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The United States and Foreign Direct Investment

FDI -- What It Is, Where It Comes From, and Where It Goes


Updated June 23, 2012

Foreign direct investment, or FDI, is a two-way street -- in more ways than one. FDI is just what the name says: foreign countries or companies investing in the United States, or conversely, the U.S. government or companies investing in foreign nations or foreign companies.

FDI is also an emotionally charged political issue. Americans tend to like FDI when U.S. entities are investing abroad (outflow FDI), but they tend to hate it when foreign entities invest in the U.S. (inflow FDI). Americans frequently lament that "foreigners" own more of America than Americans do.

Of course, that's not necessarily right, nor is it necessarily bad.

FDI -- both inflow and outflow -- has also been a central part of the United States' economy since its founding in 1776.

Historic Foreign Investment In The U.S.

Certainly, the United States would never have existed had not investors -- whether countries like Spain, or joint-stock companies like the Virginia Company of London -- put up money to fund expeditions to North America. But foreign investment similar to today's FDI began upon the nation's independence from Great Britain.

France started the trend when it made loans to the revolutionary U.S. as part of the Franco-American Alliance of 1778. Between the end of the American Revolution in 1783 and the start of the Constitutional government in 1789, foreign investment in the U.S. was between 22% and 29% of of the federal debt. The Netherlands held most of that debt.

Great Britain soon eclipsed other nations as the leading investor in the U.S. as Jay's Treaty of 1794 solidified trade relations between the former enemies. By 1803 (the first year for which detailed records exist), foreign countries held 56% of the U.S. federal debt. Foreign entities also invested heavily in individual American states.

In 1791, the United States opened the Bank of the United States. The bank was the brainchild of Alexander Hamilton, the country's first secretary of the treasury. Hamilton foresaw the bank as a way to stabilize the nation's economy, hold federal deposits, and make and receive loans. By 1803 foreigners held 62% of the stock in the Bank of the U.S.

The Bank of the U.S. had a 20-year charter, which ended in 1811. Congress, scared of the large amount of foreign investment in the bank, did not renew the charter. American trouble financing the War of 1812, however, convinced Congress to charter the Second Bank of the United States in 1816, again for 20 years. President Andrew Jackson vetoed recharter of the bank as its 20-year term neared, again partly because of the amount of foreign investment.

Foreign investors turned to state banks and American companies themselves. By 1853 foreigners held 58% of state debts as well as 26% of American railroad bonds. That interest "inflow FDI" made the U.S. a "debtor" nation between 1875 and 1914. In fact, that situation is normal for developing countries.

When countries "mature," the FDI situation tends to reverse, that is, they invest more in other countries than foreign countries invest in them. Sure enough, the U.S. trend reversed after two World Wars when the U.S. began investing in the rebuilding and future of global nations. The U.S. became a "creditor" nation with "outflow FDI."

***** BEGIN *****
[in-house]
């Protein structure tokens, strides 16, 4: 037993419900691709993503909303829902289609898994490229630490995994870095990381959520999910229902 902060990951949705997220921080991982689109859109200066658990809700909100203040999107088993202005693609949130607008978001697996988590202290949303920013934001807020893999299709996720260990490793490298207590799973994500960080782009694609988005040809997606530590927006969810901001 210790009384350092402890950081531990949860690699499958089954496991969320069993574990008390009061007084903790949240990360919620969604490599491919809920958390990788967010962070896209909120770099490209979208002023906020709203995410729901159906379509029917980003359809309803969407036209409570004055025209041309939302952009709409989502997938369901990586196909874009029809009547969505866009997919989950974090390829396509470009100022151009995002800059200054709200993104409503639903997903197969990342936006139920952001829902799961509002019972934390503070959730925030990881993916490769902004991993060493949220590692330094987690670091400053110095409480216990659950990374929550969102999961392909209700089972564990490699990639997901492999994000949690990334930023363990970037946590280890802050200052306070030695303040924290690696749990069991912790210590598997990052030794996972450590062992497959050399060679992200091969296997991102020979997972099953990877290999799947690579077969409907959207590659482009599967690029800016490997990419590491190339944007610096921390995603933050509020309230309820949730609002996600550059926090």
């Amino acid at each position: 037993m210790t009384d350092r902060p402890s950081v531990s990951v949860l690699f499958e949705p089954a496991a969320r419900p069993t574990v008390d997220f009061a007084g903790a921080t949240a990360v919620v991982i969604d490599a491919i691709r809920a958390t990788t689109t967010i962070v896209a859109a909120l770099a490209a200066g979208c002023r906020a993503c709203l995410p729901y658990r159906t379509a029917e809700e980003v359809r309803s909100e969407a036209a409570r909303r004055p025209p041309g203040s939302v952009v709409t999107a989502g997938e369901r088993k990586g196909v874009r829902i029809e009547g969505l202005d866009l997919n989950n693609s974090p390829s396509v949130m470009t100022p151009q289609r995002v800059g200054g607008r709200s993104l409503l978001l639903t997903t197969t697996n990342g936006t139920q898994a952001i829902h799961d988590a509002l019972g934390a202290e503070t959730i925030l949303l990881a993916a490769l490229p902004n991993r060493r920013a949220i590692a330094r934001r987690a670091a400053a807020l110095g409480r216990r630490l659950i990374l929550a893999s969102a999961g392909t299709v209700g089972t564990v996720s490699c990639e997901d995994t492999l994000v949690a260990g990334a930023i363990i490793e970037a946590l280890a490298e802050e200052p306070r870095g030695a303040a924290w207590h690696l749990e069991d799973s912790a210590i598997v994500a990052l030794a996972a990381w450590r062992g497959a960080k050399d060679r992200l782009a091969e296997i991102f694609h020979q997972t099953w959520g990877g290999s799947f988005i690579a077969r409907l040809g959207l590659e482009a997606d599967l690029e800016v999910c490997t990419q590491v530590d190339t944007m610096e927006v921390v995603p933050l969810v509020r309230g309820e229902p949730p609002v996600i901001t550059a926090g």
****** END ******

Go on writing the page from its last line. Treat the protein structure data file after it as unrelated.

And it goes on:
Benefits Of FDI

Interestingly, the period when the U.S. became a debtor nation was known as The Gilded Age, when American business boomed and corporate empires grew. Despite many fears of FDI, it has advantages.

Economics writer Mack Ott explains it best:

"Foreign investment increases the amount of capital-equipment, buildings, land, patents, copyrights, trademarks, and goodwill-in the host economy. The increase in the quantity and quality of tools for labor's use in converting one set of goods (labor and other inputs) into another (finished output) raises labor productivity and GDP. Because about two-thirds of GDP goes to labor as wages, salaries, and fringe benefits, rising output means higher wages or more employment. Thus, foreign investment raises labor productivity, income, and employment. Workers are better off with more capital than with less and are usually indifferent to the nationality of the investor."

Who Invests The Most?

Knowing, then, that foreign investment in the United States is normal, what countries today invest the most in the United States, and how much?

Inflow FDI reached what the U.S. Department of Commerce calls a "historical peak" in 2008 with total foreign investments of $328 billion. Investments in 2000 nearly reached that point, but fell to a low of $64 billion in 2003. (Think of how policies effect investment potential: in 2003 the U.S. had endured 9/11, was in a war in Afghanistan, and was just starting one in Iraq.)

Investments rebounded to the 2008 level, but fell after the Great Recession began late that year. Inflow FDI in 2009 was about $140 billion; in 2010 it was back up to $194 billion, and inflow in about $228 billion in 2011.

The top investors in the U.S. in 2010 were Switzerland, about $37 billion; United Kingdom, about $33 billion; Japan, about $22 billion; France, $21 billion; Germany, $20 billion; Luxembourg, $12 billion; the Netherlands, $12 billion; and Canada, about $9 billion. Those countries accounted for 84% of total inflow FDI in 2010.

In fact, those countries traditionally make up the "Top Eight" foreign investors in the U.S. Over the past two decades, they have continually made up 80% to 84% of total inflow FDI.

Where Does The U.S. Invest?

Outflow FDI -- U.S. overseas investments -- totaled nearly $330 billion in 2010. The Netherlands, United Kingdom, Canada, Luxembourg, Bermuda, and Ireland received just over 50% of that investment.

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